ADVERTISEMENT

Warning: Vicks VapoRub bad for tots

Vicks VapoRub, the pungent, over-the-counter chest rub that purportedly relieves coughs, congestion and minor aches, may be dangerous for children ages two and younger, according to a new study.

 

 

Ferrets whose airways were inflamed produced 8 percent more mucus after they sniffed the product's mentholated fumes, according to research published today in the journal Chest. (Ferrets are often studied as models of human airway inflammation.)

That amount of excess mucus might be manageable for larger humans, but babies with narrower airways could have trouble breathing if they react to the smell, says study author Bruce Rubin, professor and vice chair of research in the Department of Pediatrics at the Wake Forest University School of Medicine in Winston-Salem, N.C. The hospital there has treated several children under two years old whose caretakers had given them Vicks VapoRub, he says.

Procter & Gamble, which makes Vicks VapoRub, warns on the packaging that the product shouldn’t be used in kids younger than two. But some parents apply it anyway, especially to the chests, feet and under the noses of sniffly tykes, Rubin says.

"Vicks VapoRub has a long-standing history of being safe and effective when used according to package directions," P&G said in a statement. "The article in Chest describes animal studies prompted by a single case report. The animal findings are of unknown human clinical relevance."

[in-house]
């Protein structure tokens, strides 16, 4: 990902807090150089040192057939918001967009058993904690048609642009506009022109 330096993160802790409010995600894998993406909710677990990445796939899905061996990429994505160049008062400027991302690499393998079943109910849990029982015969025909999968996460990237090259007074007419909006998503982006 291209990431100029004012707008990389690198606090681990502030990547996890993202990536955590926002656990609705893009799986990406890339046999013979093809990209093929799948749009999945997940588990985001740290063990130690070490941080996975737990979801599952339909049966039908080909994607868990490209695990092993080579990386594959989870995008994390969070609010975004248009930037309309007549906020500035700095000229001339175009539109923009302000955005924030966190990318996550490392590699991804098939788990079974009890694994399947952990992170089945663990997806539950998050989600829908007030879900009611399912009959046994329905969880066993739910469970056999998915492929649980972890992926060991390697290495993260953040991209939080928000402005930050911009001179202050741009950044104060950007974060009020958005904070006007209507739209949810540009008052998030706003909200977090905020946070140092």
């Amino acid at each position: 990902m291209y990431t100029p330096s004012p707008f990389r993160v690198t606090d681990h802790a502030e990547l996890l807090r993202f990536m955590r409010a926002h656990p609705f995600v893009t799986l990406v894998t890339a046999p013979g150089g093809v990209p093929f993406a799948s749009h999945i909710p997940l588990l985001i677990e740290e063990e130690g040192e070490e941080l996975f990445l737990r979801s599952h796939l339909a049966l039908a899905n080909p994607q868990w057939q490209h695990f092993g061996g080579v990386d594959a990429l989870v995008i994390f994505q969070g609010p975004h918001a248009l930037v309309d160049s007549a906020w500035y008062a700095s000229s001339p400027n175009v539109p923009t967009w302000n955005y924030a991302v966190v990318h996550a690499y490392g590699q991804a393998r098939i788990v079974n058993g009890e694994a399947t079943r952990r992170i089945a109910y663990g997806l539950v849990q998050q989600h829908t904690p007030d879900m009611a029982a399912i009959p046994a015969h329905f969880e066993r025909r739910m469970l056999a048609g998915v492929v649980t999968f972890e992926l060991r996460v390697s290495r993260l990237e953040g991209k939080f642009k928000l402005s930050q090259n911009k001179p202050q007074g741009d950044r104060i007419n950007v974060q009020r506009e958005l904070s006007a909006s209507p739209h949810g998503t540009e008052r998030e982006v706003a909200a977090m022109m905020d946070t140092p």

Users have reported skin and eye irritation, but those effects are "typically mild and self-resolving," the company added. A Food and Drug Administration (FDA) spokesperson couldn't immediately say if the agency had received reports of serious problems among users of the product.

Vicks VapoRub contains eucalyptus, camphor and menthol. The ointment's mentholated fumes trigger cold-temperature receptors in the nose that give the brain a sensation of increased air flow, even though patients aren’t actually breathing any easier, Rubin notes. "It provides symptomatic relief," he says. "It doesn’t improve air flow, but it does give that same sensation of increased air flow."

In some people, the cold sensation may warn the brain that the nose could dry out, triggering mucus production, he says. Rubin adds that children's colds are best treated with "love, hugs and kisses, chicken soup and time. The other things won't make a cold go away faster."

An FDA advisory panel two years ago warned that over-the-counter cold and cough meds don't work in kids under six years old. In January 2008, the FDA said the drugs shouldn't be given to children age two and younger because overdoses could stop them from breathing.
 
For a more light-hearted take on Vicks VapoRub, check out this classic Saturday Night Live skit, in which Bill Murray, playing Todd diMaluca, attempts to seduce Gilda Radner's nerdy Lisa Loopner character. (You need to get to about minute five for the mention.) As Murray says of the Vicks scent, "It's haunting. I'll never forget it."

Share this Article:

Comments

You must sign in or register as a ScientificAmerican.com member to submit a comment.
Scientific American Back To School

Back to School Sale!

12 Digital Issues + 4 Years of Archive Access just $19.99

Order Now >

X

Email this Article

X